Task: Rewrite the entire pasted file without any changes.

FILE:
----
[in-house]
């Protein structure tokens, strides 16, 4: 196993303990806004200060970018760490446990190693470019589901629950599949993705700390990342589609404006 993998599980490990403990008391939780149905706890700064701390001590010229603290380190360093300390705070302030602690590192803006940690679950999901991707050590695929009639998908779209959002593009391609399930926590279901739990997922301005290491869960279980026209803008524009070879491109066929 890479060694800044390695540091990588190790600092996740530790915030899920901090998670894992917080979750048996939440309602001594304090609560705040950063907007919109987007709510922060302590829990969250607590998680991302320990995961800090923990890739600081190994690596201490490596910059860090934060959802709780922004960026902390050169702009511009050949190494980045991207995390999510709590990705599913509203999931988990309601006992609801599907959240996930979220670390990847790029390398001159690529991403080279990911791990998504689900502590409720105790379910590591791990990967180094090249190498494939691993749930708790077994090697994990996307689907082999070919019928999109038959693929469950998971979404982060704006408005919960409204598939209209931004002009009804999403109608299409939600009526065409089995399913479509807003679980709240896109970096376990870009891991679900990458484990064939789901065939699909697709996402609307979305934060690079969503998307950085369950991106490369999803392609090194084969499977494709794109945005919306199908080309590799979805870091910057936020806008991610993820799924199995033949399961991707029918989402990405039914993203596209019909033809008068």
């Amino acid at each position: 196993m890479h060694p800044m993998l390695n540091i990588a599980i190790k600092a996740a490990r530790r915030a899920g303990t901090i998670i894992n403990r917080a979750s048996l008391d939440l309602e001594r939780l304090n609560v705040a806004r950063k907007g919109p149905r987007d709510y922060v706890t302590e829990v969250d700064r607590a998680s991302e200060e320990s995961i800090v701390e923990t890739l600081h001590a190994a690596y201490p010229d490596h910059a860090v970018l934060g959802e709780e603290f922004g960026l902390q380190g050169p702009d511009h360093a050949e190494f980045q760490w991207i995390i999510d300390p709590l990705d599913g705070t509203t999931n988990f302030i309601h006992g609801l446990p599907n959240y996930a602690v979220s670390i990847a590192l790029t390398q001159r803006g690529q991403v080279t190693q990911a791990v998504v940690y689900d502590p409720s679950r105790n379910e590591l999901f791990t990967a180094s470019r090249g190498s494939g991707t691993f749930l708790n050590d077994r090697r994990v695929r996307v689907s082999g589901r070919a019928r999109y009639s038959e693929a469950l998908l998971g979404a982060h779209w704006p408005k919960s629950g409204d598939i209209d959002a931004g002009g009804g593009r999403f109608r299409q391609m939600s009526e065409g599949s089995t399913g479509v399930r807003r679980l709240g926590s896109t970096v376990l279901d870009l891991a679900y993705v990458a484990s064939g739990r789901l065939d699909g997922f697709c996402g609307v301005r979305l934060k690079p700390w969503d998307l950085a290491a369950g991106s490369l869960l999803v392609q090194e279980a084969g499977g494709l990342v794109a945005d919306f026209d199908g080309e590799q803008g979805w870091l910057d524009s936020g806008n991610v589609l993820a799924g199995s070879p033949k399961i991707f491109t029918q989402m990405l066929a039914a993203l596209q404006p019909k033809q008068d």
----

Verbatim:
[in-house]
């Protein structure tokens, strides 16, 4: 196993303990806004200060970018760490446990190693470019589901629950599949993705700390990342589609404006 993998599980490990403990008391939780149905706890700064701390001590010229603290380190360093300390705070302030602690590192803006940690679950999901991707050590695929009639998908779209959002593009391609399930926590279901739990997922301005290491869960279980026209803008524009070879491109066929 890479060694800044390695540091990588190790600092996740530790915030899920901090998670894992917080979750048996939440309602001594304090609560705040950063907007919109987007709510922060302590829990969250607590998680991302320990995961800090923990890739600081190994690596201490490596910059860090934060959802709780922004960026902390050169702009511009050949190494980045991207995390999510709590990705599913509203999931988990309601006992609801599907959240996930979220670390990847790029390398001159690529991403080279990911791990998504689900502590409720105790379910590591791990990967180094090249190498494939691993749930708790077994090697994990996307689907082999070919019928999109038959693929469950998971979404982060704006408005919960409204598939209209931004002009009804999403109608299409939600009526065409089995399913479509807003679980709240896109970096376990870009891991679900990458484990064939789901065939699909697709996402609307979305934060690079969503998307950085369950991106490369999803392609090194084969499977494709794109945005919306199908080309590799979805870091910057936020806008991610993820799924199995033949399961991707029918989402990405039914993203596209019909033809008068």
């Amino acid at each position: 196993m890479h060694p800044m993998l390695n540091i990588a599980i190790k600092a996740a490990r530790r915030a899920g303990t901090i998670i894992n403990r917080a979750s048996l008391d939440l309602e001594r939780l304090n609560v705040a806004r950063k907007g919109p149905r987007d709510y922060v706890t302590e829990v969250d700064r607590a998680s991302e200060e320990s995961i800090v701390e923990t890739l600081h001590a190994a690596y201490p010229d490596h910059a860090v970018l934060g959802e709780e603290f922004g960026l902390q380190g050169p702009d511009h360093a050949e190494f980045q760490w991207i995390i999510d300390p709590l990705d599913g705070t509203t999931n988990f302030i309601h006992g609801l446990p599907n959240y996930a602690v979220s670390i990847a590192l790029t390398q001159r803006g690529q991403v080279t190693q990911a791990v998504v940690y689900d502590p409720s679950r105790n379910e590591l999901f791990t990967a180094s470019r090249g190498s494939g991707t691993f749930l708790n050590d077994r090697r994990v695929r996307v689907s082999g589901r070919a019928r999109y009639s038959e693929a469950l998908l998971g979404a982060h779209w704006p408005k919960s629950g409204d598939i209209d959002a931004g002009g009804g593009r999403f109608r299409q391609m939600s009526e065409g599949s089995t399913g479509v399930r807003r679980l709240g926590s896109t970096v376990l279901d870009l891991a679900y993705v990458a484990s064939g739990r789901l065939d699909g997922f697709c996402g609307v301005r979305l934060k690079p700390w969503d998307l950085a290491a369950g991106s490369l869960l999803v392609q090194e279980a084969g499977g494709l990342v794109a945005d919306f026209d199908g080309e590799q803008g979805w870091l910057d524009s936020g806008n991610v589609l993820a799924g199995s070879p033949k399961i991707f491109t029918q989402m990405l066929a039914a993203l596209q404006p019909k033809q008068d």